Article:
That’s the Fails and Wins this week, folks. See you again next week. Send me your stories at

6 Responses to “Skeptical Fails and Wins this Week”

  1. DataJack says:

    Wow, just wow. Posting how glad you are that you don’t have WiFi at home (because of the cancer rays!) from your wireless phone is tea-bagger stupid.

  2. Paul says:

    I stopped reading the globe and mail a while ago because of an inability to do basic fact-checking like in that wi-fi article. The national post however, has this ability.

    • Steve Thoms says:

      Paul, thanks for the link. In full disclosure, I wrote that article for SN, and the National Post picked it up (with my permission, of course).

      Still, glad you liked it!

  3. Ryan says:

    I’m interested in the statement that fasting poses a lot of risks. I think this needs to be qualified better, as short term (24hrs or less) fasting has been shown to provide significant health benefits. Search “intermittent fasting” or “top ten fasting myths” by Martin Berkham who deconstructs the evidence fairly well. This is a logical conclusion based on evolutionary principle as man would rarely have 3 squares with snacks in between meals in hunter-gatherer era.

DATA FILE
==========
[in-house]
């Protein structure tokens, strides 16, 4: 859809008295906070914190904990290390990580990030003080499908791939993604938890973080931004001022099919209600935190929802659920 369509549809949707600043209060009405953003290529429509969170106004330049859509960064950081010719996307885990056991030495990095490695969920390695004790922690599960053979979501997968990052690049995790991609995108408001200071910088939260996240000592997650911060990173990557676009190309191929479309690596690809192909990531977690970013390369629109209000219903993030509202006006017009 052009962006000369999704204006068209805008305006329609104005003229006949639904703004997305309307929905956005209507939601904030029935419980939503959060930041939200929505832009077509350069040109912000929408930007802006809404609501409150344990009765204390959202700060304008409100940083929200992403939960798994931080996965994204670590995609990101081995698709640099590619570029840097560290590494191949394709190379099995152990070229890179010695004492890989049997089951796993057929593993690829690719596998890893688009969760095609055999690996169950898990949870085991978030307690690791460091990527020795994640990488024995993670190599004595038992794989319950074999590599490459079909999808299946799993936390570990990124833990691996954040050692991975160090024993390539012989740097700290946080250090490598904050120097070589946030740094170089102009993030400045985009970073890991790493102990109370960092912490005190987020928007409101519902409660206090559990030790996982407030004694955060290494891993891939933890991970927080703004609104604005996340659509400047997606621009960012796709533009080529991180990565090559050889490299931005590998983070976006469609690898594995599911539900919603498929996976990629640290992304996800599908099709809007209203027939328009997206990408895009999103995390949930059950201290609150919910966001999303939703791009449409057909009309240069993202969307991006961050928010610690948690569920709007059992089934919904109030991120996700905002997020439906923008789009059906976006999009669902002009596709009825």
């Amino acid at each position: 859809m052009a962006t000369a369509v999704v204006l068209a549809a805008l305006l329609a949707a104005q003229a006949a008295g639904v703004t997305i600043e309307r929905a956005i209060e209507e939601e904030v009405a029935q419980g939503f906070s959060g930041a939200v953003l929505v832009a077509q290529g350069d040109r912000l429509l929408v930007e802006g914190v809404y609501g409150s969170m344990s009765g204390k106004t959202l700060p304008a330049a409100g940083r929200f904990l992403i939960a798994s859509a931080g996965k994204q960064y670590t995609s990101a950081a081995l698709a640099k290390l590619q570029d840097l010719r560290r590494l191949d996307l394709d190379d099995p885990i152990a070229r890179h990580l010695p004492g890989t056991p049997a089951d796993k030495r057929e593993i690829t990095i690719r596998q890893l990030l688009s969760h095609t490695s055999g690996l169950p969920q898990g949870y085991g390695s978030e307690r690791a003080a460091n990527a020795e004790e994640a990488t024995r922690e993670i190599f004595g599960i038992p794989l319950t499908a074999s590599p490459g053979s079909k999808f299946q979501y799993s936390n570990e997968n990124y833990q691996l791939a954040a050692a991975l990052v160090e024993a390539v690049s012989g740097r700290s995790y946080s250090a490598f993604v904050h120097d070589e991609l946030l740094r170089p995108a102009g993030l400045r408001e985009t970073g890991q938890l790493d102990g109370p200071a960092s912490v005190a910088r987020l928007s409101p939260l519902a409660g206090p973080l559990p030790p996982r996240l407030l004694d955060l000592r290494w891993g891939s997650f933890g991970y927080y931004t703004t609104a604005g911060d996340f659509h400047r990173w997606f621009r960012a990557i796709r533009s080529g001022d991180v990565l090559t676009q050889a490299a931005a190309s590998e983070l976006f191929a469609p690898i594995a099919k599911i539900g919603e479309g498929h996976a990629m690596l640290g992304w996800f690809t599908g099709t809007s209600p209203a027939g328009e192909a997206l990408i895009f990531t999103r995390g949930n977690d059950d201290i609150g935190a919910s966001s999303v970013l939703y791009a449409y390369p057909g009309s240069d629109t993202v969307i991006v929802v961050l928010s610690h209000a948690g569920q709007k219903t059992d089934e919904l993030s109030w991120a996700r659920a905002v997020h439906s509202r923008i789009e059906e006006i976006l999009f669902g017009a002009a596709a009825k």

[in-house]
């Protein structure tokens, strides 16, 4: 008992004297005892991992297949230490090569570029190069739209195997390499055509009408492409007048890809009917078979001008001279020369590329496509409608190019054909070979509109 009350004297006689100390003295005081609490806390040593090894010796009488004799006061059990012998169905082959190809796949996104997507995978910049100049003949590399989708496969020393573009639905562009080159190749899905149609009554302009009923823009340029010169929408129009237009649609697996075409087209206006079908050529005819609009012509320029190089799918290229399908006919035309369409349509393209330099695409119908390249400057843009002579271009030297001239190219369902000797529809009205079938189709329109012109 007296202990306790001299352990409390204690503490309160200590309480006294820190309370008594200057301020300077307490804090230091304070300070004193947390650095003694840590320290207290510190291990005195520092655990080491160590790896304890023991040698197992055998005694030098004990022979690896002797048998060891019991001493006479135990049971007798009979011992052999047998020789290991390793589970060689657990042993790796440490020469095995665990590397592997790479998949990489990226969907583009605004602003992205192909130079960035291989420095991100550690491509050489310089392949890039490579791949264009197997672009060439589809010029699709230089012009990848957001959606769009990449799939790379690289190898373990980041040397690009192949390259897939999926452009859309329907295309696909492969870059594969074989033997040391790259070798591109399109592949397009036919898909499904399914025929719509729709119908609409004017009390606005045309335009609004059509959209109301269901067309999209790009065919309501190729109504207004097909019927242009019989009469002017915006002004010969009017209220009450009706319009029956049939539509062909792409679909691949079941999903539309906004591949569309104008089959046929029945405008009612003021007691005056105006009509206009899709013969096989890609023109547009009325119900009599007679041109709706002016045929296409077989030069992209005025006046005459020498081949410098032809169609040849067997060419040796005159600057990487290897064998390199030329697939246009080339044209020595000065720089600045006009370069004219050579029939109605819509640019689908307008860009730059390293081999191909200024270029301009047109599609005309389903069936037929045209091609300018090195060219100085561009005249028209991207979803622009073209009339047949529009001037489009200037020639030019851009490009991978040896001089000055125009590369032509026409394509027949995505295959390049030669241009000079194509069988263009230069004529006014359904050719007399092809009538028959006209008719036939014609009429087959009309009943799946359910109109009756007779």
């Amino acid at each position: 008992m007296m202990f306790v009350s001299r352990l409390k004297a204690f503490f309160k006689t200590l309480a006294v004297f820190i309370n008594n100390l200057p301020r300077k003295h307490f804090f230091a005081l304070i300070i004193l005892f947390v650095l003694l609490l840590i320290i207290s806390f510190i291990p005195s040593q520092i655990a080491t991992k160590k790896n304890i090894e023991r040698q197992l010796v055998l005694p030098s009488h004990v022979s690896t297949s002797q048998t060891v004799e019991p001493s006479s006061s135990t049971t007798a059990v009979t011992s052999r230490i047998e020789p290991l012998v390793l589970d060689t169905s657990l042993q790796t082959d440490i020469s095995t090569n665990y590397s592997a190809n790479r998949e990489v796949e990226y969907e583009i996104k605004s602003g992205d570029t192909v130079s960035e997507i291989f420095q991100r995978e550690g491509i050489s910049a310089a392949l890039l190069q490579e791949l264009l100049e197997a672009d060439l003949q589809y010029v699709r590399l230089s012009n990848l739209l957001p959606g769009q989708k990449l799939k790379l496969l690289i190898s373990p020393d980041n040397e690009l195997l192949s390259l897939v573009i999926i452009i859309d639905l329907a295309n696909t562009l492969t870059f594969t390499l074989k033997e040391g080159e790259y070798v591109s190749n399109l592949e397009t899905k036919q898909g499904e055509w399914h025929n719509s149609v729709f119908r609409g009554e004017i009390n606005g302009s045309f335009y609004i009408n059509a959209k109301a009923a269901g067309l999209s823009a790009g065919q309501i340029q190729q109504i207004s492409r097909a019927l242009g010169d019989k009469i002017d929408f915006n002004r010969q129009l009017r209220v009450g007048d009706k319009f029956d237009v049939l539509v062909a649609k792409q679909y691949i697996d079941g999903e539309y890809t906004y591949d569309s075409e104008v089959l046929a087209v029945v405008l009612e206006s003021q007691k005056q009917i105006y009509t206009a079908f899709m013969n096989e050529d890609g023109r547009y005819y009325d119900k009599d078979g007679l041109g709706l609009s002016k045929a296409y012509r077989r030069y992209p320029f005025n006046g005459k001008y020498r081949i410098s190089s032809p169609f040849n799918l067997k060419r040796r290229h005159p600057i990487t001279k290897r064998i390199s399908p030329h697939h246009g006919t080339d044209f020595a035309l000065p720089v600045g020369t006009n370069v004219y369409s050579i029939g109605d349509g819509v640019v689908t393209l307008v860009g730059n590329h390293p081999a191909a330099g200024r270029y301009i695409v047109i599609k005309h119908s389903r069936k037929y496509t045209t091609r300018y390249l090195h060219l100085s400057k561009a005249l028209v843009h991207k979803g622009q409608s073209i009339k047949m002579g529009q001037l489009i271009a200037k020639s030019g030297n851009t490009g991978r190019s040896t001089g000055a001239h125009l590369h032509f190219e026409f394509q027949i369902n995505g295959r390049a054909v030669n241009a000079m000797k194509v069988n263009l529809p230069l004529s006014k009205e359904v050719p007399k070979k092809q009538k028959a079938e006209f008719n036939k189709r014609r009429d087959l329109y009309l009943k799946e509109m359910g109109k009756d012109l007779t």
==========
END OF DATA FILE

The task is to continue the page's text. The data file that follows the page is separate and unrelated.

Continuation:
However, I think you may be referring to longer term fasting in the alt med community. I think I’ve read they sometimes go for a week.

    • You’re right Ryan. I should have qualified that statement. Fasting CAN be dangerous in certain forms, but not necessarily all. Many alt-med fasts involve taking diuretics along with the fast, sweating, taking mysterious powdered “natural” supplements, doing it long term, which all increase the risks. But this is not the only way to fast. That being said, I don’t agree with Martin Berkham’s extreme health claims about fasting either. He tends to cherry pick.

  4. deever says:

    Yet another skepto who thinks she has a handle on how to “evaluate” “evidence”, and fails as spectacularly as the rest. Ms. Fulgham, did you have a good look at the evidence adduced by May?